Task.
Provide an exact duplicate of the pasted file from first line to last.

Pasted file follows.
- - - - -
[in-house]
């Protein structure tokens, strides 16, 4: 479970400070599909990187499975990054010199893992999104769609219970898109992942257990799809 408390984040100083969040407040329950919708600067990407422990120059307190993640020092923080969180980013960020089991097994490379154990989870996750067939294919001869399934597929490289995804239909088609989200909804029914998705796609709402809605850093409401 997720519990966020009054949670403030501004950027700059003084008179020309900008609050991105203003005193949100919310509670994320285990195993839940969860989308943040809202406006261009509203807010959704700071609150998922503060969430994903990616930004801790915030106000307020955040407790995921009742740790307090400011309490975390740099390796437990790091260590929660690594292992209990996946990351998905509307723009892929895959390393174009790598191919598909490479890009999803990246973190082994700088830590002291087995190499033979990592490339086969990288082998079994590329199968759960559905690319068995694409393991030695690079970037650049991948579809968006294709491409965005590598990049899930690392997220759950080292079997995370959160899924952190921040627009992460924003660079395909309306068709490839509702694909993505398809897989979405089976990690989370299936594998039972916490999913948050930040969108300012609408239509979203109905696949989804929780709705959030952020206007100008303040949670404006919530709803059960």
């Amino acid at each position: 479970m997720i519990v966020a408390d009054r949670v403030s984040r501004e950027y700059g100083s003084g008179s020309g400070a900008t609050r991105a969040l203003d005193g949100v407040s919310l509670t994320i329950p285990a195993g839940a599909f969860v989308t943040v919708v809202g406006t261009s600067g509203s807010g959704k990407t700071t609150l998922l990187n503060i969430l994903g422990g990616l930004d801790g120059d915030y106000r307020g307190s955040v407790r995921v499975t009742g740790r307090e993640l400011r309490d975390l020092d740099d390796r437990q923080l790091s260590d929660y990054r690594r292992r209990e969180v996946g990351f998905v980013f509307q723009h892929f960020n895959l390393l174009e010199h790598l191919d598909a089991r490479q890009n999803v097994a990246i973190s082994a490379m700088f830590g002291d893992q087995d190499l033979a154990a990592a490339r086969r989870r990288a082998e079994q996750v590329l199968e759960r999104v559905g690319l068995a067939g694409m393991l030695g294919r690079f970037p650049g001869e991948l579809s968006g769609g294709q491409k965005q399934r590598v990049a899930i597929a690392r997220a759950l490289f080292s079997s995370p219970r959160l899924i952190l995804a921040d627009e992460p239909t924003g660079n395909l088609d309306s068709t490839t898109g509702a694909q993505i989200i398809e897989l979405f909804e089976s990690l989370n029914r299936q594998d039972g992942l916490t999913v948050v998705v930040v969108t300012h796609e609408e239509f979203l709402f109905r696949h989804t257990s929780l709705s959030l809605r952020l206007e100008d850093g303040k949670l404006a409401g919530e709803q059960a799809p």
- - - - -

[in-house]
């Protein structure tokens, strides 16, 4: 479970400070599909990187499975990054010199893992999104769609219970898109992942257990799809 408390984040100083969040407040329950919708600067990407422990120059307190993640020092923080969180980013960020089991097994490379154990989870996750067939294919001869399934597929490289995804239909088609989200909804029914998705796609709402809605850093409401 997720519990966020009054949670403030501004950027700059003084008179020309900008609050991105203003005193949100919310509670994320285990195993839940969860989308943040809202406006261009509203807010959704700071609150998922503060969430994903990616930004801790915030106000307020955040407790995921009742740790307090400011309490975390740099390796437990790091260590929660690594292992209990996946990351998905509307723009892929895959390393174009790598191919598909490479890009999803990246973190082994700088830590002291087995190499033979990592490339086969990288082998079994590329199968759960559905690319068995694409393991030695690079970037650049991948579809968006294709491409965005590598990049899930690392997220759950080292079997995370959160899924952190921040627009992460924003660079395909309306068709490839509702694909993505398809897989979405089976990690989370299936594998039972916490999913948050930040969108300012609408239509979203109905696949989804929780709705959030952020206007100008303040949670404006919530709803059960």
């Amino acid at each position: 479970m997720i519990v966020a408390d009054r949670v403030s984040r501004e950027y700059g100083s003084g008179s020309g400070a900008t609050r991105a969040l203003d005193g949100v407040s919310l509670t994320i329950p285990a195993g839940a599909f969860v989308t943040v919708v809202g406006t261009s600067g509203s807010g959704k990407t700071t609150l998922l990187n503060i969430l994903g422990g990616l930004d801790g120059d915030y106000r307020g307190s955040v407790r995921v499975t009742g740790r307090e993640l400011r309490d975390l020092d740099d390796r437990q923080l790091s260590d929660y990054r690594r292992r209990e969180v996946g990351f998905v980013f509307q723009h892929f960020n895959l390393l174009e010199h790598l191919d598909a089991r490479q890009n999803v097994a990246i973190s082994a490379m700088f830590g002291d893992q087995d190499l033979a154990a990592a490339r086969r989870r990288a082998e079994q996750v590329l199968e759960r999104v559905g690319l068995a067939g694409m393991l030695g294919r690079f970037p650049g001869e991948l579809s968006g769609g294709q491409k965005q399934r590598v990049a899930i597929a690392r997220a759950l490289f080292s079997s995370p219970r959160l899924i952190l995804a921040d627009e992460p239909t924003g660079n395909l088609d309306s068709t490839t898109g509702a694909q993505i989200i398809e897989l979405f909804e089976s990690l989370n029914r299936q594998d039972g992942l916490t999913v948050v998705v930040v969108t300012h796609e609408e239509f979203l709402f109905r696949h989804t257990s929780l709705s959030l809605r952020l206007e100008d850093g303040k949670l404006a409401g919530e709803q059960a799809p």